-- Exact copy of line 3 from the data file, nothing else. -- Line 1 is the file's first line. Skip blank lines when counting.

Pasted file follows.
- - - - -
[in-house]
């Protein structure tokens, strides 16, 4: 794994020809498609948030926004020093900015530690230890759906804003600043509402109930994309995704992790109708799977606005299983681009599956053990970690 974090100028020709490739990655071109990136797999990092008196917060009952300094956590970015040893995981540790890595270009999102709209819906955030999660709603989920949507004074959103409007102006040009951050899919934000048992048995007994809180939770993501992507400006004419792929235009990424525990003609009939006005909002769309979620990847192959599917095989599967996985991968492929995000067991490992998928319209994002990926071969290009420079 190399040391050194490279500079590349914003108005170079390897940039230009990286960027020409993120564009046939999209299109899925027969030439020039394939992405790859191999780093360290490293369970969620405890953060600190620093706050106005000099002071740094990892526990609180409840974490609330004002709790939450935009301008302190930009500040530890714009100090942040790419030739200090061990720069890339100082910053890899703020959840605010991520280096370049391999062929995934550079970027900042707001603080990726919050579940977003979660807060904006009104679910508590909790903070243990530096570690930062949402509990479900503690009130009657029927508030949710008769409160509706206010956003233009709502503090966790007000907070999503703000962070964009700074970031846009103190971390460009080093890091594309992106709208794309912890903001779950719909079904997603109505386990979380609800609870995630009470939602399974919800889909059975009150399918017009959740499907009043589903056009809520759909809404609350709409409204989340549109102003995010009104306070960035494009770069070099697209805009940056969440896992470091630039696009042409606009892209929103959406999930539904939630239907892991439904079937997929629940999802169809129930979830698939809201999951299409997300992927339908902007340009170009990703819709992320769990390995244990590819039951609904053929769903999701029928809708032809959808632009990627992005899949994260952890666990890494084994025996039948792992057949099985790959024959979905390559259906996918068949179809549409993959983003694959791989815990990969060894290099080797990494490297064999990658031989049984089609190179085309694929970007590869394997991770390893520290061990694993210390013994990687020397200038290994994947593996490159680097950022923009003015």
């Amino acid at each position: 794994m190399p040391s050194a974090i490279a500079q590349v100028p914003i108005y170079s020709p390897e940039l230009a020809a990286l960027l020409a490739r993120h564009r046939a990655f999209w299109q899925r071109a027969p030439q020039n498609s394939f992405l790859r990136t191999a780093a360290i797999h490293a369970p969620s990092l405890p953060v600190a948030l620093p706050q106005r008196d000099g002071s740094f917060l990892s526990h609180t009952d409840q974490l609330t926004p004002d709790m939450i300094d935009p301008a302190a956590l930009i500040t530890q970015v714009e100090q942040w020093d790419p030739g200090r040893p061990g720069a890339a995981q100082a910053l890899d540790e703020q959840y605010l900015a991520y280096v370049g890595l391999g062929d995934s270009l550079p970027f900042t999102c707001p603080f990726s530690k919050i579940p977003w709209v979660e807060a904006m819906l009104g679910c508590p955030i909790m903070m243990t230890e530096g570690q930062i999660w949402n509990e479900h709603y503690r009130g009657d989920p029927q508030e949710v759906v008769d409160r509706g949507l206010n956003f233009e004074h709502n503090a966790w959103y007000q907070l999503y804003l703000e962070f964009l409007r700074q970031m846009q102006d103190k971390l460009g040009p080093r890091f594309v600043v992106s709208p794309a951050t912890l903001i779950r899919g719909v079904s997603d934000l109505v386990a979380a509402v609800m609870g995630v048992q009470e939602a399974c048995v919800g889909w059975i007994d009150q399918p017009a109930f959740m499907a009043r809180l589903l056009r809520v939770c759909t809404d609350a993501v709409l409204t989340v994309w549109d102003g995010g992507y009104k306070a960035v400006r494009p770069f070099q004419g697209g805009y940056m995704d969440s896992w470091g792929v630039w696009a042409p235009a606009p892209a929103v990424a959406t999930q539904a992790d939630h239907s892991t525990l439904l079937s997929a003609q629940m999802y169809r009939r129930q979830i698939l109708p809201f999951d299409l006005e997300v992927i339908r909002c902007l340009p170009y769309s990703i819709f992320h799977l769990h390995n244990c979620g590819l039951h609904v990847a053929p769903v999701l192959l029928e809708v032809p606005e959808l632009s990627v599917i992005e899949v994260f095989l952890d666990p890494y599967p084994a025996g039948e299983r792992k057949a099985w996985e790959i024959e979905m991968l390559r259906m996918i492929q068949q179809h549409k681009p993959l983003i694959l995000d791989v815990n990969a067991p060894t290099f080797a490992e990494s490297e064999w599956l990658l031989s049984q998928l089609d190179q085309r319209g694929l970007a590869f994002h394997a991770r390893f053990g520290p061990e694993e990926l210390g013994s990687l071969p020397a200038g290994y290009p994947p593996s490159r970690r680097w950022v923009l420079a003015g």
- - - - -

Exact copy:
């Amino acid at each position: 794994m190399p040391s050194a974090i490279a500079q590349v100028p914003i108005y170079s020709p390897e940039l230009a020809a990286l960027l020409a490739r993120h564009r046939a990655f999209w299109q899925r071109a027969p030439q020039n498609s394939f992405l790859r990136t191999a780093a360290i797999h490293a369970p969620s990092l405890p953060v600190a948030l620093p706050q106005r008196d000099g002071s740094f917060l990892s526990h609180t009952d409840q974490l609330t926004p004002d709790m939450i300094d935009p301008a302190a956590l930009i500040t530890q970015v714009e100090q942040w020093d790419p030739g200090r040893p061990g720069a890339a995981q100082a910053l890899d540790e703020q959840y605010l900015a991520y280096v370049g890595l391999g062929d995934s270009l550079p970027f900042t999102c707001p603080f990726s530690k919050i579940p977003w709209v979660e807060a904006m819906l009104g679910c508590p955030i909790m903070m243990t230890e530096g570690q930062i999660w949402n509990e479900h709603y503690r009130g009657d989920p029927q508030e949710v759906v008769d409160r509706g949507l206010n956003f233009e004074h709502n503090a966790w959103y007000q907070l999503y804003l703000e962070f964009l409007r700074q970031m846009q102006d103190k971390l460009g040009p080093r890091f594309v600043v992106s709208p794309a951050t912890l903001i779950r899919g719909v079904s997603d934000l109505v386990a979380a509402v609800m609870g995630v048992q009470e939602a399974c048995v919800g889909w059975i007994d009150q399918p017009a109930f959740m499907a009043r809180l589903l056009r809520v939770c759909t809404d609350a993501v709409l409204t989340v994309w549109d102003g995010g992507y009104k306070a960035v400006r494009p770069f070099q004419g697209g805009y940056m995704d969440s896992w470091g792929v630039w696009a042409p235009a606009p892209a929103v990424a959406t999930q539904a992790d939630h239907s892991t525990l439904l079937s997929a003609q629940m999802y169809r009939r129930q979830i698939l109708p809201f999951d299409l006005e997300v992927i339908r909002c902007l340009p170009y769309s990703i819709f992320h799977l769990h390995n244990c979620g590819l039951h609904v990847a053929p769903v999701l192959l029928e809708v032809p606005e959808l632009s990627v599917i992005e899949v994260f095989l952890d666990p890494y599967p084994a025996g039948e299983r792992k057949a099985w996985e790959i024959e979905m991968l390559r259906m996918i492929q068949q179809h549409k681009p993959l983003i694959l995000d791989v815990n990969a067991p060894t290099f080797a490992e990494s490297e064999w599956l990658l031989s049984q998928l089609d190179q085309r319209g694929l970007a590869f994002h394997a991770r390893f053990g520290p061990e694993e990926l210390g013994s990687l071969p020397a200038g290994y290009p994947p593996s490159r970690r680097w950022v923009l420079a003015g």